When Steven Moffat titles an episode "Deep Breath," he isn't kidding.
For a program known for its harum-scarum pace and keep-up-or-shut-up iconography, the Season 8 Saturday premiere of BBC America's "Doctor Who" opens slowly — even with the T. rex — and radiates a newly modern self-consciousness, albeit dressed in Victorian garb. And for fans wondering how the series will accommodate the Doctor's regeneration from 31-year-old Matt Smith to 56-year-old Peter Capaldi, the answer is: Very Directly Indeed.
But first, that deep breath, which, after all the hoopla surrounding the iconic show's 50th anniversary last November, certainly seems in order. Especially since, along with a new Doctor, Moffat has ordered up a new look for the opening credits (more clockwork than fiery cloud swirl) and the interior of the TARDIS.
For those just joining the "Doctor Who" universe, TARDIS stands for Time and Relative Dimension in Space, comes shaped like the blue British police box and is the Doctor's main form of transportation.
That's me trying to fall in with the premiere's obvious embrace of post-anniversary newcomers. The episode opens with Strax (Dan Starkey), that adorably cranky Sontaran, narrating the Doctor's regenerative life span in the form of a video entry, with his own hilarious editorializing. Behind him, series notables Madame Vastra (Neve McIntosh) and Jenny Flint (Catrin Stewart) attempt, once again, to avert Earth's destruction.
"By the goddess, are you blogging?" Madame Vastra asks Strax with sly incredulity, when she catches sight of the screen to which Strax directs his explanation of how there have been 12 doctors. Maybe 13, he adds, mimicking the actual blogosphere debate, "Well, technically 14."
Having averted disaster, the three answer a call from Victorian London where a T.rex is pacing the Thames, as so many things do in "Doctor Who." Before long, the TARDIS appears, along with the Doctor (Capaldi), dazed and confused, and Clara (Jenna Coleman), also dazed but more concerned than confused.
She doesn't understand why the "new" Doctor seems so much older.
And it isn't just the lines on his face or the silver in his hair. Capaldi's Time Lord is fretful where Smith's was impish, anxious where David Tennant's was manic. (He's also, like Capaldi, Scottish, which seems a wee bit unfair to Tennant, who famously longed to be the first kilted Doctor only to have his brogue tamed into "estuary English.")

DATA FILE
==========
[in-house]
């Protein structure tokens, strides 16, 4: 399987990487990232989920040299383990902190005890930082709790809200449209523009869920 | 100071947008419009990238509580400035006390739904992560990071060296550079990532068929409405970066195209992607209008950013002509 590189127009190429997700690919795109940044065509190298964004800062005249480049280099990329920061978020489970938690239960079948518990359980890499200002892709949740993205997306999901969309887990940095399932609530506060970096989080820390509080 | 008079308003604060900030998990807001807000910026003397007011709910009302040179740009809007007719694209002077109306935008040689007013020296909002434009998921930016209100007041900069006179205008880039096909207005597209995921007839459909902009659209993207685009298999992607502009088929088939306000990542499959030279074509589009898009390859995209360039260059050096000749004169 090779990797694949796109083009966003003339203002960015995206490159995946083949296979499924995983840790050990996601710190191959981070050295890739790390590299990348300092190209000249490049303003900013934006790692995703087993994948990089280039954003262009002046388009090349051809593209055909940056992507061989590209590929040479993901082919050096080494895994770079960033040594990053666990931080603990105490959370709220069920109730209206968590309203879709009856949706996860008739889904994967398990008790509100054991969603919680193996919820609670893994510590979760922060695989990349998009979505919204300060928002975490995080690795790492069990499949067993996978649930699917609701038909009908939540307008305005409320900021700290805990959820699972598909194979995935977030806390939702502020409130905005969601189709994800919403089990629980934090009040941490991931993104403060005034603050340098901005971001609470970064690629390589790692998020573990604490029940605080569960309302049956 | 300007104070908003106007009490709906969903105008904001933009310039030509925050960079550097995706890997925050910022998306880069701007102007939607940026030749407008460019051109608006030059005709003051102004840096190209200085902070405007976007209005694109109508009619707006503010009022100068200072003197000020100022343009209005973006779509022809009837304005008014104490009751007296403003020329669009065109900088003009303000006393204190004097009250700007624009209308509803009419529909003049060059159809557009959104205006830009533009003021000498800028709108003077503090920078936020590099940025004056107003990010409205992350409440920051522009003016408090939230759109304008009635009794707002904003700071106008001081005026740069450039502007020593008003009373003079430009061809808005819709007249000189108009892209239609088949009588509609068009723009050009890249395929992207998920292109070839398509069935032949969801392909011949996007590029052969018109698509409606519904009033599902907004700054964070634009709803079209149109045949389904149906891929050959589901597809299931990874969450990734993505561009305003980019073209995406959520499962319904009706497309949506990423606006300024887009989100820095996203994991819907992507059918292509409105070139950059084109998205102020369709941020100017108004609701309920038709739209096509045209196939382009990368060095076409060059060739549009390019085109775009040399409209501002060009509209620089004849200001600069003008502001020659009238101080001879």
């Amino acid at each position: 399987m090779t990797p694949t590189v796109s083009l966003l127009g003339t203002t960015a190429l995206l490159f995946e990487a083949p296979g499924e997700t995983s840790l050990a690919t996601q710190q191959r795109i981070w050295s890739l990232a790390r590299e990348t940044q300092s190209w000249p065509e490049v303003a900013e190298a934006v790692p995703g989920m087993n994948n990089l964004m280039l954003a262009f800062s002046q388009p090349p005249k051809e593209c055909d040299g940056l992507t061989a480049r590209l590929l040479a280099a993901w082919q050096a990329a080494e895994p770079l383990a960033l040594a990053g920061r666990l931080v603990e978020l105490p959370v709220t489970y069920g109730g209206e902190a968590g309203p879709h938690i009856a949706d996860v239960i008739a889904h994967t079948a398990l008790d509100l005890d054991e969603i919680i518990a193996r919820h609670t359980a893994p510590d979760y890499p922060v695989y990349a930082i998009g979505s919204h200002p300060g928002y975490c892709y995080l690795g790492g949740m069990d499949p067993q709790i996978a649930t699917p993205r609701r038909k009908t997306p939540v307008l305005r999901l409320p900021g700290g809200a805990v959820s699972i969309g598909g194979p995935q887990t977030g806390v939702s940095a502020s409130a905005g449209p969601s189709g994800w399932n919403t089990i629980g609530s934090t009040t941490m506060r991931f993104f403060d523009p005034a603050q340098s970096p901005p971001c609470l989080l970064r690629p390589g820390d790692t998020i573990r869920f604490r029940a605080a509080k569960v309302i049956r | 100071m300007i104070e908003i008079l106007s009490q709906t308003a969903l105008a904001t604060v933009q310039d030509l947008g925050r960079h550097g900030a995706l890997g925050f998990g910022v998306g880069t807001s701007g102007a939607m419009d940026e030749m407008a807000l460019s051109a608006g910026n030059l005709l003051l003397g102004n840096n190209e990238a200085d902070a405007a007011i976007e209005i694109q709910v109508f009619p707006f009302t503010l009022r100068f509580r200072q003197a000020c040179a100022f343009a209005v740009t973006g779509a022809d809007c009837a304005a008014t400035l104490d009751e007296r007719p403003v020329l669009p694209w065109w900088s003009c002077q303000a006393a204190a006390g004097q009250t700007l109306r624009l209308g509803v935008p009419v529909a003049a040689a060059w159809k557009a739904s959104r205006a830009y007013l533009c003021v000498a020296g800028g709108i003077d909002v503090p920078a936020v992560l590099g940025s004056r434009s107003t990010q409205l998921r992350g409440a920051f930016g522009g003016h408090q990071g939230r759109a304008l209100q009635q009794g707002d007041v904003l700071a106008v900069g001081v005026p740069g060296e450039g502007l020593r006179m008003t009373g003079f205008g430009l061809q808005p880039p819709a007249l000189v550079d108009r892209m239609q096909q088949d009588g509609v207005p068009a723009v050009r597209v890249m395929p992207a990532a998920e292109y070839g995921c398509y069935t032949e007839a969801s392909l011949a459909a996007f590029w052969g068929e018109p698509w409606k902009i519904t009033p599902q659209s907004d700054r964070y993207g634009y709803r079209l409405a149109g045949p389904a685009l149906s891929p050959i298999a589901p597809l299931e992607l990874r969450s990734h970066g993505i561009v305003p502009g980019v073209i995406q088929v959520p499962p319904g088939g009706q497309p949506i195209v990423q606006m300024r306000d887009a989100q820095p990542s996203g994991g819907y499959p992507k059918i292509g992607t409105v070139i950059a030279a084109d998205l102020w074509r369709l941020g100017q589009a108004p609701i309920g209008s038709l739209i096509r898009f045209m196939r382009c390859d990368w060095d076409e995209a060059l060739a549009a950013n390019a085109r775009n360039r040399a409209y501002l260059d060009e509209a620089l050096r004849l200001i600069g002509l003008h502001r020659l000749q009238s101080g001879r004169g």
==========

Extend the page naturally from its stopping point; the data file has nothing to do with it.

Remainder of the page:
As the crisis evolves — humans threatened, this time by murderous androids — the Doctor wanders ragged and mad, a spindly Lear trying to remember why everything seems at once so foreign yet so familiar. Whovians will be able to answer some of his questions, but the Doctor's concern with his new visage heralds a deeper understanding of who, exactly, the Doctor is, and who he isn't.
"You thought he was young?" Madame Vastra admonishes Clara when she seems unable to see past the lines and hair. "Your gentleman friend, your lover? He has seen stars fall to dust. You might as well flirt with a mountain range."
And there it is, right up front, what so many previous episodes have danced around. The Doctor is a Time Lord, more than 2,000 years old. He has saved humanity countless times but he has also killed and banished and damned. He has (or thought he had) destroyed his own planet for the good of the universe.
He has loved and lost and, more important, loved and left. Each and every one of his companions. Even his beloved Rose (Billie Piper) had to settle with a mortal imitation, while River Song (Alex Kingston), the Doctor's "wife," was reduced to a bit of computer memory that he didn't want to see anymore.
"I'm not your boyfriend," this new Doctor tells Clara, himself reducing to dust the starry-eyed daydreams of multitudes.
The original Doctor may have been an old man, just as the original "Doctor Who" was an educational children's show, but the modern incarnation has taken the romance of the last living Time Lord quite literally. Tennant's Doctor especially was a high IQ dream date, seducing companions and breaking their hearts.
To avoid complete repetition, Smith's Doctor took aboard a couple, Amy (Karen Gillan) and Rory (Arthur Darvill) whose love story, often triangulated by the Doctor (whose heart clearly belonged to Amy), served as painful reminder of what an ageless being cannot have: a long-term relationship with mortal.
Not this time around, no, sir. Or, at least, so it would seem. For all the running and unflattering commentary about the new Doctor's face, Capaldi is an attractive man, if quite a change from Smith. Still, behind his furrowed brow and tendency to complain roil new and exciting storms, which may tilt the tale away from love and longing and back to adventure.
Either way, this Doctor is truly something else again.
are you excited? what are your hopes for the season?